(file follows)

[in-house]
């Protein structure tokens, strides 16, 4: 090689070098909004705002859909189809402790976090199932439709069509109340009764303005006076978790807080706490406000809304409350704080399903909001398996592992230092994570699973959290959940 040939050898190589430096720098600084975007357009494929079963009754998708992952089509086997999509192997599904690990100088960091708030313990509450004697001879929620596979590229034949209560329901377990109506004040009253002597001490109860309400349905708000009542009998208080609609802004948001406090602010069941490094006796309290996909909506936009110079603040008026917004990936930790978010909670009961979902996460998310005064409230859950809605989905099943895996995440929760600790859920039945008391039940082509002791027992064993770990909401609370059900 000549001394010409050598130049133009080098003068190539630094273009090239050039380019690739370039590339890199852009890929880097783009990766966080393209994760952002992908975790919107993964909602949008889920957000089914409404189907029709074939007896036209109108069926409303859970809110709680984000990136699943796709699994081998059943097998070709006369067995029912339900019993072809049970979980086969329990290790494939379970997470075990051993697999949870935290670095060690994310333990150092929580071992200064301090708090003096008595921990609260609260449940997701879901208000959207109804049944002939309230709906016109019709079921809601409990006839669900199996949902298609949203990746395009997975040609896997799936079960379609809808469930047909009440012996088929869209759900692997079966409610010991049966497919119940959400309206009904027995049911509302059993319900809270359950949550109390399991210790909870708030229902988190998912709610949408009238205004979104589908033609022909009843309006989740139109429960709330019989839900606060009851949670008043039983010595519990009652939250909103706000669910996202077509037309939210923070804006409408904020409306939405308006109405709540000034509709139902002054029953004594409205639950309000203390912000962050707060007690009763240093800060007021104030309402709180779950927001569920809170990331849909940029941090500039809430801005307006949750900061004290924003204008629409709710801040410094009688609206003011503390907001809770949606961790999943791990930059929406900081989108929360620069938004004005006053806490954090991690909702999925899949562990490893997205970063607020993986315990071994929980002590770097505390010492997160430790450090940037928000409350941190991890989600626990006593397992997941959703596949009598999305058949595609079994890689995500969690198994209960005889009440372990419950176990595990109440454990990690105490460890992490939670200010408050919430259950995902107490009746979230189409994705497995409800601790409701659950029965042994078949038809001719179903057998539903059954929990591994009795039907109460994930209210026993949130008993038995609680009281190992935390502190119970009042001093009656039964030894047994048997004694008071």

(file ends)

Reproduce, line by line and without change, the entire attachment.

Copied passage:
[in-house]
């Protein structure tokens, strides 16, 4: 090689070098909004705002859909189809402790976090199932439709069509109340009764303005006076978790807080706490406000809304409350704080399903909001398996592992230092994570699973959290959940 040939050898190589430096720098600084975007357009494929079963009754998708992952089509086997999509192997599904690990100088960091708030313990509450004697001879929620596979590229034949209560329901377990109506004040009253002597001490109860309400349905708000009542009998208080609609802004948001406090602010069941490094006796309290996909909506936009110079603040008026917004990936930790978010909670009961979902996460998310005064409230859950809605989905099943895996995440929760600790859920039945008391039940082509002791027992064993770990909401609370059900 000549001394010409050598130049133009080098003068190539630094273009090239050039380019690739370039590339890199852009890929880097783009990766966080393209994760952002992908975790919107993964909602949008889920957000089914409404189907029709074939007896036209109108069926409303859970809110709680984000990136699943796709699994081998059943097998070709006369067995029912339900019993072809049970979980086969329990290790494939379970997470075990051993697999949870935290670095060690994310333990150092929580071992200064301090708090003096008595921990609260609260449940997701879901208000959207109804049944002939309230709906016109019709079921809601409990006839669900199996949902298609949203990746395009997975040609896997799936079960379609809808469930047909009440012996088929869209759900692997079966409610010991049966497919119940959400309206009904027995049911509302059993319900809270359950949550109390399991210790909870708030229902988190998912709610949408009238205004979104589908033609022909009843309006989740139109429960709330019989839900606060009851949670008043039983010595519990009652939250909103706000669910996202077509037309939210923070804006409408904020409306939405308006109405709540000034509709139902002054029953004594409205639950309000203390912000962050707060007690009763240093800060007021104030309402709180779950927001569920809170990331849909940029941090500039809430801005307006949750900061004290924003204008629409709710801040410094009688609206003011503390907001809770949606961790999943791990930059929406900081989108929360620069938004004005006053806490954090991690909702999925899949562990490893997205970063607020993986315990071994929980002590770097505390010492997160430790450090940037928000409350941190991890989600626990006593397992997941959703596949009598999305058949595609079994890689995500969690198994209960005889009440372990419950176990595990109440454990990690105490460890992490939670200010408050919430259950995902107490009746979230189409994705497995409800601790409701659950029965042994078949038809001719179903057998539903059954929990591994009795039907109460994930209210026993949130008993038995609680009281190992935390502190119970009042001093009656039964030894047994048997004694008071």